Educational CD-ROM Never Again

When the prize winning and then by far the best Flemish school project Niet Opnieuw (Never Again) of Menen college and School Without Racism – that interviewed the last Belgian survivors of the WWII camps – was to publish its book, a plan was made to rethink the classical remembrance education.

Asked for advice and contributions we produced the CD-ROM Never Again in collaboration with School Without Racism and the teachers of Menen. Here we publish the general introduction.

Introduction: learning from ‘Auschwitz’

Mark Saey

 

What could other pupils learn from the conversations between the pupils of Menen college and the last survivors of the camps?

Let it for once be more than learning about the horror of the camps, the consequences of an undemocratic society, the resistance and imprisonment of the victims, their fate thereafter. Many books and projects have been made to that purpose. Today experts warn for possible reverse effects. So let it for once also be learning from.

Of course still learning about too, let there be no misunderstanding. Because of respect for the life story of the survivors, the memory of those fallen, the value of the lesson in concrete history – in this case of a terrible period. And because of the modesty about the present that follows from this.

But also learning from, learning beyond the facts of history. To that end we cannot limit ourselves to try and identify with the victims. We have to teach pupils that they, and we, can be potential killers too. Learning from ‘Auschwitz’ therefore demands integration of insight into the causes en circumstances that led to what happened then. So that today we could see where and when it threatens to happen again. So that today we shall not look away form the horrors around us.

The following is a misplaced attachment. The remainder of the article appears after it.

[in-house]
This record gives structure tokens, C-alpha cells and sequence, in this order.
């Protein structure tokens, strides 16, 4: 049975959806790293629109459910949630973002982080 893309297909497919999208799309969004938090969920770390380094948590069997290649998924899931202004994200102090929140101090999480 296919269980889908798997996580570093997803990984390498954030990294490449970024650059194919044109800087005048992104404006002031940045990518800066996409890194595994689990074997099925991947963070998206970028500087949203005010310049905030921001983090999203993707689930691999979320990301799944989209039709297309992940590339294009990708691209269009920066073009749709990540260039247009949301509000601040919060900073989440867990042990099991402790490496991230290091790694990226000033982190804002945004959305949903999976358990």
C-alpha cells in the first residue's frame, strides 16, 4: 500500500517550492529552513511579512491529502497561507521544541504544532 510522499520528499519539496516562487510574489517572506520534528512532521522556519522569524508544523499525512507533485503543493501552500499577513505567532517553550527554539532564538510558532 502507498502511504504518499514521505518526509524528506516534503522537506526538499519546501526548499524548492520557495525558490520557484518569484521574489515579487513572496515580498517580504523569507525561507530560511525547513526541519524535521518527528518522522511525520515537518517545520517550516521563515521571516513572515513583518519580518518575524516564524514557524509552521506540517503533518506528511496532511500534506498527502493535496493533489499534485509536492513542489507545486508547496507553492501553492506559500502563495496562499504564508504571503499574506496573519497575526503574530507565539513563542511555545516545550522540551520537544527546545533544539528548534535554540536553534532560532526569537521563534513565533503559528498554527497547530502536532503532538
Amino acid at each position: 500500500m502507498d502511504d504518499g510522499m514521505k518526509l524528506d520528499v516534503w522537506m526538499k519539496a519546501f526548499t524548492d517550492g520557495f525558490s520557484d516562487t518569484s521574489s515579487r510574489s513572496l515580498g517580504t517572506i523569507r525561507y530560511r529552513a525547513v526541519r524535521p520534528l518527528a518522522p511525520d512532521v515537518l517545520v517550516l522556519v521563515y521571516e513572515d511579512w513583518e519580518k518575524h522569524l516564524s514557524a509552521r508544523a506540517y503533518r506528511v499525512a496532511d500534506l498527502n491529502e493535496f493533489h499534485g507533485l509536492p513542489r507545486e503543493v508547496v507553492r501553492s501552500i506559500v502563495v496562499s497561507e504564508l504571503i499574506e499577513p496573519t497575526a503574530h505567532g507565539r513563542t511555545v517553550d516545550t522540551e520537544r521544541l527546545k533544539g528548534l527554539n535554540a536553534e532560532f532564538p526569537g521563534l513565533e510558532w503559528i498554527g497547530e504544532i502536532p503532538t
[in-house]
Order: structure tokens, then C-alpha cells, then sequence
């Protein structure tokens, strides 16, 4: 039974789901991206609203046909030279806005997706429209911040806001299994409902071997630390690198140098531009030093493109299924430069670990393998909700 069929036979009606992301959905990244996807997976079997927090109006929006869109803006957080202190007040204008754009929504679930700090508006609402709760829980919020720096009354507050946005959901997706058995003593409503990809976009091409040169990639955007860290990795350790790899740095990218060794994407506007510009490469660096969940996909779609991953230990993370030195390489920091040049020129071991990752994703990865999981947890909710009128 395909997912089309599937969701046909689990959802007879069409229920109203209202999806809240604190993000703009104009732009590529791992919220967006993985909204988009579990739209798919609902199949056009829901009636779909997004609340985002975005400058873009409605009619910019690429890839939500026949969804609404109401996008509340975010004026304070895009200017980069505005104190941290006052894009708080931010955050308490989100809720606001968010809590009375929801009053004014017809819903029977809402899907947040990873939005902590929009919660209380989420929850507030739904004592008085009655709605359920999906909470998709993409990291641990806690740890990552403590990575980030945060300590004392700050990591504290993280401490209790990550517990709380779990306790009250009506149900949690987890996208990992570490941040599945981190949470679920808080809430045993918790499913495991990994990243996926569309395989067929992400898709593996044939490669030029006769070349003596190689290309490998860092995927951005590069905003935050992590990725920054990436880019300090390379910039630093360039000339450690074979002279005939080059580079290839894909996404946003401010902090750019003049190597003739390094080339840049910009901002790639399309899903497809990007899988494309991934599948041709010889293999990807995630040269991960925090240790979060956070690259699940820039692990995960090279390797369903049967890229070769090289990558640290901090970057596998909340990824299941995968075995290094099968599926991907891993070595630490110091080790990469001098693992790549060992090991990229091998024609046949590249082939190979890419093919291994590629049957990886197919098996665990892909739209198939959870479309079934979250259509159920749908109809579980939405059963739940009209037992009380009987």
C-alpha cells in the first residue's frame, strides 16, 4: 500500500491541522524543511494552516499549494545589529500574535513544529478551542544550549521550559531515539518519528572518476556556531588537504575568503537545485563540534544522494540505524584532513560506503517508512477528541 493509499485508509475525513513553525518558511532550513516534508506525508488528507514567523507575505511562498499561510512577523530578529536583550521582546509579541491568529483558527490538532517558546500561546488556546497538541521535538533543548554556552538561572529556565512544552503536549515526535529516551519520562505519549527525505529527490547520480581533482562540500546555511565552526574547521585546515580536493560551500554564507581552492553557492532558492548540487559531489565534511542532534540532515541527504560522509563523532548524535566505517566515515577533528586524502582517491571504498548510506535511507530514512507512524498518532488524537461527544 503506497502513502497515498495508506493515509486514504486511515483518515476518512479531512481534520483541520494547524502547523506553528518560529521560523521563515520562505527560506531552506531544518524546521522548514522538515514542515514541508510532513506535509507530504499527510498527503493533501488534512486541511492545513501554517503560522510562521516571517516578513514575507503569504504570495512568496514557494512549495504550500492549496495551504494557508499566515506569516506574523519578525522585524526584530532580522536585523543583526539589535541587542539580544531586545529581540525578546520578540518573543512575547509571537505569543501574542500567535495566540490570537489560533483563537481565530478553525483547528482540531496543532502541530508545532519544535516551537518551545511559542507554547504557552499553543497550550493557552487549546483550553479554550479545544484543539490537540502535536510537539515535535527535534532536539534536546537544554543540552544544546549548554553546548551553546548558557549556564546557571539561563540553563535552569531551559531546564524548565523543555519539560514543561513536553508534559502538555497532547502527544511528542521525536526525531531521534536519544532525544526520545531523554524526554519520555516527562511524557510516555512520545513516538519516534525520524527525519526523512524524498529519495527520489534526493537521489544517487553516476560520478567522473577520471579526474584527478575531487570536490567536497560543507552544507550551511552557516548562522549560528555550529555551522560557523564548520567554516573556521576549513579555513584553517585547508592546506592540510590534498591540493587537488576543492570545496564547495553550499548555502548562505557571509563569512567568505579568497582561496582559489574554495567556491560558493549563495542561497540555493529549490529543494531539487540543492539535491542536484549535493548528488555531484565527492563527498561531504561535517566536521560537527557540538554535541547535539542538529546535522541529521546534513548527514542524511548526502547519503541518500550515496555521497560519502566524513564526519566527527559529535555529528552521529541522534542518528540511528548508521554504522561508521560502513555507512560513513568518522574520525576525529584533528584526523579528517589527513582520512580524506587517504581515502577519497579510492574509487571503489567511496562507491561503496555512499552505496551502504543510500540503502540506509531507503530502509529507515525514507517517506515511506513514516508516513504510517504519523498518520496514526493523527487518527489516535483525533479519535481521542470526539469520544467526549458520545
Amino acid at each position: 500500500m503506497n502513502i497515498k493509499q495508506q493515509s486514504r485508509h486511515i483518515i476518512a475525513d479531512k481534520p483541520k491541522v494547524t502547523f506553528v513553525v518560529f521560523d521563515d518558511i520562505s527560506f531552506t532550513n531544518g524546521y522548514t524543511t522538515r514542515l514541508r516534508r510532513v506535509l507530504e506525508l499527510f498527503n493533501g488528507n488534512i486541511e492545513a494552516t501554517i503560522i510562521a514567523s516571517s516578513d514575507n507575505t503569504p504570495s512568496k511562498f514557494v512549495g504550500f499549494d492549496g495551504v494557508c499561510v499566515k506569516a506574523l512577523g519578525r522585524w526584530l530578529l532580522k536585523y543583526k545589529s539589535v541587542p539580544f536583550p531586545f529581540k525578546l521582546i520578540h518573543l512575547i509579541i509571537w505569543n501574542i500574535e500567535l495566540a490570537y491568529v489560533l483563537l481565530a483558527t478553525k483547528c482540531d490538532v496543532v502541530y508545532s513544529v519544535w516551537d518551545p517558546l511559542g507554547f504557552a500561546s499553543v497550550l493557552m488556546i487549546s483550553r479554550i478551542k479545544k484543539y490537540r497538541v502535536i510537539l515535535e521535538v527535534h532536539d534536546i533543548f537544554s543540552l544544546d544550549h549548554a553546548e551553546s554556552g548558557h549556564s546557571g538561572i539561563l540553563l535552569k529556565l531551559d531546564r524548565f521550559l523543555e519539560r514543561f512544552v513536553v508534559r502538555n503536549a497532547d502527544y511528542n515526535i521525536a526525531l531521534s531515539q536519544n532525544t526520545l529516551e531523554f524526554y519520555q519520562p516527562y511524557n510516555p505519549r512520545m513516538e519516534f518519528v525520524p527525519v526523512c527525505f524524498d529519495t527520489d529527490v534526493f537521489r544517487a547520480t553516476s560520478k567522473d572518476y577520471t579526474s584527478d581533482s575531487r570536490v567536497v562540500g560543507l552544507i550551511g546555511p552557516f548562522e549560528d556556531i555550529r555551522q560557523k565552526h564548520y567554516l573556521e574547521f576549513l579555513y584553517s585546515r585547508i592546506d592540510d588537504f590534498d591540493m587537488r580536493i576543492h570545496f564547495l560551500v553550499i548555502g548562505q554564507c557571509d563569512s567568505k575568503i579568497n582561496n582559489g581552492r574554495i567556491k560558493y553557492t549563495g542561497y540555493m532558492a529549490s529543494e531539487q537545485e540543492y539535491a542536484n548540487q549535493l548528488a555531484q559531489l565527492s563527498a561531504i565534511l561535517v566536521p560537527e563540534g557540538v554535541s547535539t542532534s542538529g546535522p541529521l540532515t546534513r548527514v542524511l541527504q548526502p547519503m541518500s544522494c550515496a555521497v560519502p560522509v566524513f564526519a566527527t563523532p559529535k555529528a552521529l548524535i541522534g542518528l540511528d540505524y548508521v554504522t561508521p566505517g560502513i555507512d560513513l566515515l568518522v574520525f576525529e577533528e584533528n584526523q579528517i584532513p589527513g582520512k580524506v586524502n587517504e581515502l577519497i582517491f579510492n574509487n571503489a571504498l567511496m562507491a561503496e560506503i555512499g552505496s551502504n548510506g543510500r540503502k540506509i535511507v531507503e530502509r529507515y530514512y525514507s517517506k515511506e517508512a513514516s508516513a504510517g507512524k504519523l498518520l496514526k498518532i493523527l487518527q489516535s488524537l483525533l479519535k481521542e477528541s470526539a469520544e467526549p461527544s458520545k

Never Again can help teach us this. Because the book does not only speak of then but also of the present day. Recall the words of Lydia Shagoll: ‘… in so many countries, in all those Russian territories: Georgia, Chechnya, Armenia. But why do others not testify? Because the victims are not whites? Or read the words of Johan De Meue again: ‘I abhor when I see extreme-right become successful again. I see many resemblances between the 30s and today. I see this, and it frightens me.’

Background information

That is why this cd-rom starts with a short historical comparison between fascism and present day extreme-right. Since extreme-right ideas today often can enter the classroom we look at the question what a teacher can and should do about this. We set racism apart because of its importance in the comparison. We first look at several forms of racism before offering some advice to combat racism in school. We conclude this background information reflecting upon the relationship between education and politics: wherein lies the difference?

Collection of lessons

Many didactical files offer general guidelines and practical tools for teaching. But this cd-rom also provides teachers with readymade lesson plans. For Behavioural science we analyse the influence of traumatic experiences on personal lives, using the psychological theories of Viktor Frankl. For Social questions we devise a concrete plan for working on genocides and make a comparison between what we can learn from Never Again and the movie La vita e bella. For History we collected lessons historical critique applied to the stories in Never Again. Exercises in vocabulary and eloquence, a writing assignment, and working with interviews, compose the part for Dutch. All with Never Again as a didactical tool. And for Art we develop ideas for how to work on fears and the expression of feelings stemming from reading the collected interviews. Last but not least we show what a transversal school project on refugees might look like: ‘If ever I would have to leave my home …’

The lesson plans mention the main end-terms. Citizenship education is the most general (transversal) end-term and the perspective that holds all the parts together. But end-terms are but formal and abstract goals. Learning from ‘Auschwitz’ reconnects them to the concrete open environment in which we teach and live.

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